Experiencing Endings and Beginnings

Author(s) : Isca Salzberger-Wittenberg

Experiencing Endings and Beginnings

Book Details

  • Publisher : Routledge
  • Published : January 2013
  • Cover : Paperback
  • Pages : 208
  • Category :
  • Catalogue No : 33546
  • ISBN 13 : 9781780491714
  • ISBN 10 : 1780491719

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Throughout life we undergo many changes in our circumstances, beginnings and endings of relationships, gains and losses. This book highlights the emotional turmoil which, to a greater or lesser extent, accompanies these changes. It considers the nature of the anxieties aroused by a new situation and the ending of a previous state at various stages in life. Endings and beginnings are shown to be closely related, for every new situation entered into, more often than not, involves having to let go of some of the advantages of the previous one as well as losing what is familiar and facing fear of the unknown.

The author shows how all these aspects of change evoke primitive anxieties, stemming from our earliest experiences of coming into this world. While beginning life outside holds the promise of a wider, more enriching existence it involves the loss of the known, relative safety of life inside mother's body. Moreover, the human newborn is at first utterly helpless, totally dependent on others to keep him alive. It leaves him terrified of being abandoned and left to die. The loss of what is familiar, the fear of the unknown as well as the fear of being unable to manage on our own remain in the depth of our psyche throughout life and are re-evoked at times of life-changing events and to some extent by any ending and beginning. The book stresses the importance of examining the way these anxieties are dealt with by different individuals and those who look after them and what promotes or undermines mental, emotional and spiritual growth.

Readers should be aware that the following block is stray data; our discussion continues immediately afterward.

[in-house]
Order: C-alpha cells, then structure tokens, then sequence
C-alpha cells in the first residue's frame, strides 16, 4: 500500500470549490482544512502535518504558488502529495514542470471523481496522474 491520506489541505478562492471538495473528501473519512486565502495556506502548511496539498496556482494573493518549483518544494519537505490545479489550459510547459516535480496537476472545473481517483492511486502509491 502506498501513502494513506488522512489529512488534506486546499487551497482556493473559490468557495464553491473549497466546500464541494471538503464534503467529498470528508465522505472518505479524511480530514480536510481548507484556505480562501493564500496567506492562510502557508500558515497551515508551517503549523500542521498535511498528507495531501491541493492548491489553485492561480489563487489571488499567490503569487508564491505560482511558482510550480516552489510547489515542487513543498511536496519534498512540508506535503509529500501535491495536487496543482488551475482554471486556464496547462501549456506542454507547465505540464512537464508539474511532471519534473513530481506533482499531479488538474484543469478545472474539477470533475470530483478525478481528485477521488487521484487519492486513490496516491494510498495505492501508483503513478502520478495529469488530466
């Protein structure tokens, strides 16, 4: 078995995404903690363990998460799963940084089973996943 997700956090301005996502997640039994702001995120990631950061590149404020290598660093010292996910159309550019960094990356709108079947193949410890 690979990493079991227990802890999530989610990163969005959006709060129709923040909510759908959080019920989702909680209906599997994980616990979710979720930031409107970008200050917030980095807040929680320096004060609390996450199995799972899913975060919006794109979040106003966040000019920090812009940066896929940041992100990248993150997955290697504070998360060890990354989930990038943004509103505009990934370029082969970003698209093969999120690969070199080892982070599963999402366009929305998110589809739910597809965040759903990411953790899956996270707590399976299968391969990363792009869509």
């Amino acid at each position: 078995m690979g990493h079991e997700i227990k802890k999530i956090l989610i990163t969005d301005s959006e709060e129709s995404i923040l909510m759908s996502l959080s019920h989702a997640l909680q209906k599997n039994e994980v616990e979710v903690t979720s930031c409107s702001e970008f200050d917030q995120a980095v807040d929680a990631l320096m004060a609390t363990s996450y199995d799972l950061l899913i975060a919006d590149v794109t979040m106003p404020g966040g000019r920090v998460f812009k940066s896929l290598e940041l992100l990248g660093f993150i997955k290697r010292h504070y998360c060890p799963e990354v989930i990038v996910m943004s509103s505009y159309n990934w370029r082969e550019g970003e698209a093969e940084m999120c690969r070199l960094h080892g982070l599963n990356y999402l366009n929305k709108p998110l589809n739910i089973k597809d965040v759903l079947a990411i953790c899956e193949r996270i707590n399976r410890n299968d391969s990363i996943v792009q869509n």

Freud, as well as stressing the importance of the "work of mourning" when someone we love and/or depend on dies, drew attention to the fact that mourning occurs in other situations, such as losing one's country, or an ideal. The author describes how bereavement affects young children, adolescents, young and old people. She also looks at all the ordinary endings in life such as the separation from mother when the child begins to go to nursery, leaving home to go to college, losing one's place of work at retirement, losing one's youth. She stresses how important it is to prepare and work through these and other losses for it is only if we continue to value and internalise the good aspects of the experiences we have had - rather than remain angry about what we have lost - that we are able to internalise and carry them within our heart and mind to sustain us through life, and remain open to appreciate the preciousness of living in the present.

Reviews and Endorsements

‘Isca Wittenberg has become very well known for her original approach to thinking about beginnings and endings in life and as they appear and challenge us in clinical and teaching contexts. This book is the fruit of her long engagement with this topic, and it is a most engaging overview of the major transitions in the human life cycle. It is written with freshness and simplicity and offers the reader an encounter with a writer who draws on her personal and professional experience with freedom and zest. A book about everyday life by a far-from-everyday person, which I think will stimulate and charm many, because it imparts wisdom so lightly.’ Margaret Rustin, Child and Adult Psychotherapist.